Meet “Cowboy Bill”

rodeo-bill**Note-  Bill was so valued by us that I decided to keep his story on this website, even though he is retired from training for us and we moved to Oklahoma after selling Prairie Gem in 2022.

Bill O’Malley  Although raised in Omaha, I always had a fascination with horses and country life. Spending time at a cousin’s farm in Exeter, NE, as a child, brings back fond memories, which probably planted the seed to lead me to rodeo and horse training. I started riding saddle broncs, barebacks, and bulls directly out of high school, but quickly concentrated on the horse riding events at 19. I moved to Valentine, NE, to work on a cattle ranch. On the ranch, I learned quickly the basics of riding and how to “cowboy a horse”. I really learned to appreciate the working cow horse. After a couple of years, I moved to Texas, where I could rodeo year round. I met friends in Texas who first introduced me to Arabians. Being around mostly Quarter horses, I was amazed at the dedication and efforts Arabian owners put into these “show” horses.

I learned some basic ground work and round pen techniques, while in Texas, not realizing how all these different styles of training would come into play, later in my life. After 2 years in Texas, I missed the Midwest and moved back to Omaha, to be around family.

Working in Omaha, and rodeoing on weekends and whenever possible, I continued to work people’s problem horses whenever I was needed. I continued to read and watch tapes and learn as much as I could from other trainers, on how to handle different problems, large and small. I began working at a small horse farm in Council Bluffs, IA, where I learned the gentle training techniques. I loved working with the young horses, watching them learn and learning from them, how to handle different problems. The gentle breaking and bonding techniques that I learned have served me well along with the old tried and true “cowboy” ways. I am always amazed at the results and relationships you have with a firm hand but gentle technique, so the horse wants to do what you ask him.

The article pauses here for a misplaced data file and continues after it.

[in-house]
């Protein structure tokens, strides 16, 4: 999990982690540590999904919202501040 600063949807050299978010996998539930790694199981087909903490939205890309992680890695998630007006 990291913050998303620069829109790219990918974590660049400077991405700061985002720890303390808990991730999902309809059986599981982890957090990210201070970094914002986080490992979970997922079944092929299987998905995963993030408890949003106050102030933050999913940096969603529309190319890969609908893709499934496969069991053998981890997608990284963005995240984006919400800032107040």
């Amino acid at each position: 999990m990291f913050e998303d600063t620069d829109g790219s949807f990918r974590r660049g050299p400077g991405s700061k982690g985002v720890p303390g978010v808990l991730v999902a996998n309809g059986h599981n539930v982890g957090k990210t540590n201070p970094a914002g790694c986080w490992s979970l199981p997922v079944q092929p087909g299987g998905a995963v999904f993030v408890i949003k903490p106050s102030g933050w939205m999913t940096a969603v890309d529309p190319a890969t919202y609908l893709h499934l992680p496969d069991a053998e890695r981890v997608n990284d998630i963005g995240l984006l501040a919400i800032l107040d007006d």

The last few years working at Prairie Gem Stables have probably been the most rewarding, educational and challenging of my years associated with horse training. I start working with the Arabians and Half-Arabians when they are hours old, continuing with gentle techniques on the ground until they reach the age of 2 1/2. Desensitizing them with everything that I can find that might cause them to feel fear, I teach them to trust humans and to become confident in every situation they encounter.

One of my greatest triumphs is taking a 6 year old purebred Arabian mare, that no trainer wanted to take the risk with, because she was so “crazy”. When she came to Prairie Gem, everyone thought Linda and I were crazy, too, to put our efforts into trying to turn this horse’s view of the world around. I spent lots of time getting the trust built, and finally bringing her out of the paddock. That first trip to the training arena, about 200 feet distance took about 2 hours. Everyone cleared out of the area as the horse was known to be very explosive. Gradually the trust came, and we worked together until she became a youth’s show horse, in western pleasure. And she was beautiful. She would take her new owner out on the trails and became one of the favorite horses of the barn.

Applying the different training practices to the young Arabians, whether it be Pat Parelli or John Lyons’ ideas, or things that I have learned through experiences of my own, and then watching them perform to their potential, is extremely rewarding. Not to mention seeing the faces of the owners and young riders as they reach their goals.